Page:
For a few years now, Dave and I have been fans of the Houlihan's restaurant chain.
In general we're not fans of chain restaurants, preferring to spend our dollars at local eateries, but sometimes on road trips, we look for a Houlihan's as an easy way to find fresh, healthy food.
The Houlihan's Tuscan salad and tuna wontons are possibly my favorite road meal—certainly better for me than (and less than half the calories of) an extra value meal.
So when we were at Houlihan's with my parents over the summer, I was more than a little disappointed to see that the restaurant was jumping on the thin=beautiful bandwagon.
How did they do that?
By putting an advertisment on every table that featured supermodel Kate Moss' most famous quote: "Nothing tastes as good as skinny feels."
These words wrap around a tall, refreshing looking margarita and are intented to promote Houlihan's new "skinny" cocktails.
As soon as we sat down, my mother snatched up the advertisement, raised her eyebrows, and handed it to me. She was buying the party line. She could have her cake—or in this case, margarita—and eat it too.
"Sounds good, doesn't it?" my mother said to me, hoping I'd join her and order a $7 diet drink.
In all honesty, I'm sure that the people who do the Houlihan's advertising only intended to engage in some lighthearted wordplay. After all, they needed a clever tagline to put under their "Go skinny skipping" headline, and Don Draper certainly wasn't available to help them out last summer.
In that way, they remind me of so many other writers. . . writers who are just looking for an easy connection, an easy sell, an easy chuckle . . . not unlike the screenwriters for TV's former favorite sitcom, Friends, who regularly put Courtney Cox in a fat suit for cheap laughs.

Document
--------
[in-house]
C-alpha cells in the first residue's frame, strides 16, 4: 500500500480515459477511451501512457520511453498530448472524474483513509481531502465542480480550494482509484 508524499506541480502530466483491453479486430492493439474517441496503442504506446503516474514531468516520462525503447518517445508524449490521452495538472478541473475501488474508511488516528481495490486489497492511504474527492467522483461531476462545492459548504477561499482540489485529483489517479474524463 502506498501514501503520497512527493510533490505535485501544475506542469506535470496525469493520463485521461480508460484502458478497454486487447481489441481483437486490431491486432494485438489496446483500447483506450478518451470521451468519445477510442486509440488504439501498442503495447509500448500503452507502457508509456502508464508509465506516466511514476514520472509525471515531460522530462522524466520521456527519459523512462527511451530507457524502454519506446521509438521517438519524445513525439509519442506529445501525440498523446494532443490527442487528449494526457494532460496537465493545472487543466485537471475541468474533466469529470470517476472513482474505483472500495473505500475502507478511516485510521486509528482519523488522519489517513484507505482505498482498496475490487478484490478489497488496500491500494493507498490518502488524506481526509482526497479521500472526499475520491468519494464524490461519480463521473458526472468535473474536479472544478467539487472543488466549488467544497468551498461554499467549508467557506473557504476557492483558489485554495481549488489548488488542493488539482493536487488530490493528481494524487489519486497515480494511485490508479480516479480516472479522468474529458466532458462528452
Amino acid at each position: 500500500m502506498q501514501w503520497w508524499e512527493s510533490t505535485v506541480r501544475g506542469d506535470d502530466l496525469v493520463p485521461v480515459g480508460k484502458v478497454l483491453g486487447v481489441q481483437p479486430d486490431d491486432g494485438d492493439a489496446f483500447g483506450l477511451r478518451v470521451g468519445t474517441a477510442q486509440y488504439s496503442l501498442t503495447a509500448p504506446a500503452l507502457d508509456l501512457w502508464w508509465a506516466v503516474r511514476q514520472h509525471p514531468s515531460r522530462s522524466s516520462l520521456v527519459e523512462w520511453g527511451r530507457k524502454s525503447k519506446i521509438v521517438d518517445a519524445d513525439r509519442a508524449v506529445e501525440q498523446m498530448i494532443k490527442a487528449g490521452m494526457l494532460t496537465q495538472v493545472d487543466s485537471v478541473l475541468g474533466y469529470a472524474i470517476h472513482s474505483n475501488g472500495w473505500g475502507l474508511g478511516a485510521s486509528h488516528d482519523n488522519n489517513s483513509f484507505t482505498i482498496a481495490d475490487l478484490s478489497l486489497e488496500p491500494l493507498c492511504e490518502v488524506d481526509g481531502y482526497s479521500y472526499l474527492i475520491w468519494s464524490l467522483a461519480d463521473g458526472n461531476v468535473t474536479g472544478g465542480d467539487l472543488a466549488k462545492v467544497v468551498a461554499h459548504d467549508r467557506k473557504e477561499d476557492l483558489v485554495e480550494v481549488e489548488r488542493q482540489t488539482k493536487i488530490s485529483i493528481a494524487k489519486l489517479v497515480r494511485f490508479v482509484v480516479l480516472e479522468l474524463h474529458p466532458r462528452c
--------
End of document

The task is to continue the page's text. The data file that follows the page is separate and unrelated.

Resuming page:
No, they don't mean any harm, but that's not really the point is it? The real question is, do they cause any harm?
Kate Moss was one of the first models to really push uber-thinness, and we owe our current crop of anorexic-looking runway walkers to her. She was so thin, in fact, that a new description was invented for her look: heroin chic. In other words, being so emaciated that you look like a drug addict.
Nice. Real nice.
And that's why we shouldn't be recycling Moss's quips. We should be rejecting them. Shunning them. Yes, she's a part of our history and it's best to keep that history in mind as we move to a healthier future, but my God, we don't have to celebrate her, do we?
But this is exactly what Houlihan's is doing with their new "skinny" drink advertisements: promoting the idea that it's better to be skinny than it is to consume calories. In other words, they're making money by making you unhealthy.
As I said earlier, I'm sure the people who write copy for Houlihan's meant no harm, but that doesn't mean they're not doing any.